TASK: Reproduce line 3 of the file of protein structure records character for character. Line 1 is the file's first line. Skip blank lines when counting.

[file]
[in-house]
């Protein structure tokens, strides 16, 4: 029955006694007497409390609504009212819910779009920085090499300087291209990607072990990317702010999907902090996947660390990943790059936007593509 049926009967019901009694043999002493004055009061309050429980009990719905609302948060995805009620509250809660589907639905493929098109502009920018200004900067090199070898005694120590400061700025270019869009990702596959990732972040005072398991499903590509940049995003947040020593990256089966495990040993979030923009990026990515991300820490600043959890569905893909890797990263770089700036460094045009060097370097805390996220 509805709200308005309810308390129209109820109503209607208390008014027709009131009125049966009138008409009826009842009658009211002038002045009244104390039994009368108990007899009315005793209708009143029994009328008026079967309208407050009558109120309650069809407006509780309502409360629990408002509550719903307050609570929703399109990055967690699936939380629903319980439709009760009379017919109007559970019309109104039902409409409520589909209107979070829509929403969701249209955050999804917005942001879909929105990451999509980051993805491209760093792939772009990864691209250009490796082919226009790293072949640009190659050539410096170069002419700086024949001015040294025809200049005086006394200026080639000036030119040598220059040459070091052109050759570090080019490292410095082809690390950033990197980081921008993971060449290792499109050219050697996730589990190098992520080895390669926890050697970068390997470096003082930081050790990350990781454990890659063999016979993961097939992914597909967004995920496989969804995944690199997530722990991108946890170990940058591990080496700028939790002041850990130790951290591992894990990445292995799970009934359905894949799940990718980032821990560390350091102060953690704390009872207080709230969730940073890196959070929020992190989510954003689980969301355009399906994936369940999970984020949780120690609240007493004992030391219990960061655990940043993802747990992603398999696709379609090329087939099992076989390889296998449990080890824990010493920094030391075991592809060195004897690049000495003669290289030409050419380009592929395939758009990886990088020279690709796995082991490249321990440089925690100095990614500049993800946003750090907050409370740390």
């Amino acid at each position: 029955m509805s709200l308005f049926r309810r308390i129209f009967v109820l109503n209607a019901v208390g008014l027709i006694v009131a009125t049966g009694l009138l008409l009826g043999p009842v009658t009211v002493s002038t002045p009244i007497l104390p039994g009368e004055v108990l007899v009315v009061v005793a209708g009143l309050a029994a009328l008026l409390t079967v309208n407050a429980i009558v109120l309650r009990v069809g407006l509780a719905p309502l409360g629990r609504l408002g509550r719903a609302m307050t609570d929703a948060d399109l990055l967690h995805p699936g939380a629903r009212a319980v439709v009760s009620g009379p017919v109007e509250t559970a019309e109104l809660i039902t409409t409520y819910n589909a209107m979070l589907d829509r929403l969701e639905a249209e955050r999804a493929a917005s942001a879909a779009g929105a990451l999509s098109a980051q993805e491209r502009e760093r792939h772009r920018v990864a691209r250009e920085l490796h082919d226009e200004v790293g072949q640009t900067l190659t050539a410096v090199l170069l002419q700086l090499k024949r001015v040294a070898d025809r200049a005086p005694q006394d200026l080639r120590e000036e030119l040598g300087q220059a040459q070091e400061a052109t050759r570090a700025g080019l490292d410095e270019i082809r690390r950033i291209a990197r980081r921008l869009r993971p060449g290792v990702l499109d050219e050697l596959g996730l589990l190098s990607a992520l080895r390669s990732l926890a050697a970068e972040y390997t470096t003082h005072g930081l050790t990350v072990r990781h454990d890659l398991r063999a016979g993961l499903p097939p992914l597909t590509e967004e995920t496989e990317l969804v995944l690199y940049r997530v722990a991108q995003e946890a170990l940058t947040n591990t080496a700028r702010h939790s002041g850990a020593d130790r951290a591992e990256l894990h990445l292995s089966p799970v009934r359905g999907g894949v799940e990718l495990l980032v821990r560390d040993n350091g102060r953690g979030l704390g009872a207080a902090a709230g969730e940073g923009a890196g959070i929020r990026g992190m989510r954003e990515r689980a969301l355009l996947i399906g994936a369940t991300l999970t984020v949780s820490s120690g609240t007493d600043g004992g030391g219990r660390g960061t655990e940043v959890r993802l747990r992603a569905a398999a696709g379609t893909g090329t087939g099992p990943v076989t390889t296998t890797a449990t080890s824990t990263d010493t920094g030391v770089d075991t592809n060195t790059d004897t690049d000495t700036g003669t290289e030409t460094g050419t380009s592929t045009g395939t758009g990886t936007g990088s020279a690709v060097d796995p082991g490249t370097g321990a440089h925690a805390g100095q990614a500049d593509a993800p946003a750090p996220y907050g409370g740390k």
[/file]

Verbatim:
């Amino acid at each position: 029955m509805s709200l308005f049926r309810r308390i129209f009967v109820l109503n209607a019901v208390g008014l027709i006694v009131a009125t049966g009694l009138l008409l009826g043999p009842v009658t009211v002493s002038t002045p009244i007497l104390p039994g009368e004055v108990l007899v009315v009061v005793a209708g009143l309050a029994a009328l008026l409390t079967v309208n407050a429980i009558v109120l309650r009990v069809g407006l509780a719905p309502l409360g629990r609504l408002g509550r719903a609302m307050t609570d929703a948060d399109l990055l967690h995805p699936g939380a629903r009212a319980v439709v009760s009620g009379p017919v109007e509250t559970a019309e109104l809660i039902t409409t409520y819910n589909a209107m979070l589907d829509r929403l969701e639905a249209e955050r999804a493929a917005s942001a879909a779009g929105a990451l999509s098109a980051q993805e491209r502009e760093r792939h772009r920018v990864a691209r250009e920085l490796h082919d226009e200004v790293g072949q640009t900067l190659t050539a410096v090199l170069l002419q700086l090499k024949r001015v040294a070898d025809r200049a005086p005694q006394d200026l080639r120590e000036e030119l040598g300087q220059a040459q070091e400061a052109t050759r570090a700025g080019l490292d410095e270019i082809r690390r950033i291209a990197r980081r921008l869009r993971p060449g290792v990702l499109d050219e050697l596959g996730l589990l190098s990607a992520l080895r390669s990732l926890a050697a970068e972040y390997t470096t003082h005072g930081l050790t990350v072990r990781h454990d890659l398991r063999a016979g993961l499903p097939p992914l597909t590509e967004e995920t496989e990317l969804v995944l690199y940049r997530v722990a991108q995003e946890a170990l940058t947040n591990t080496a700028r702010h939790s002041g850990a020593d130790r951290a591992e990256l894990h990445l292995s089966p799970v009934r359905g999907g894949v799940e990718l495990l980032v821990r560390d040993n350091g102060r953690g979030l704390g009872a207080a902090a709230g969730e940073g923009a890196g959070i929020r990026g992190m989510r954003e990515r689980a969301l355009l996947i399906g994936a369940t991300l999970t984020v949780s820490s120690g609240t007493d600043g004992g030391g219990r660390g960061t655990e940043v959890r993802l747990r992603a569905a398999a696709g379609t893909g090329t087939g099992p990943v076989t390889t296998t890797a449990t080890s824990t990263d010493t920094g030391v770089d075991t592809n060195t790059d004897t690049d000495t700036g003669t290289e030409t460094g050419t380009s592929t045009g395939t758009g990886t936007g990088s020279a690709v060097d796995p082991g490249t370097g321990a440089h925690a805390g100095q990614a500049d593509a993800p946003a750090p996220y907050g409370g740390k």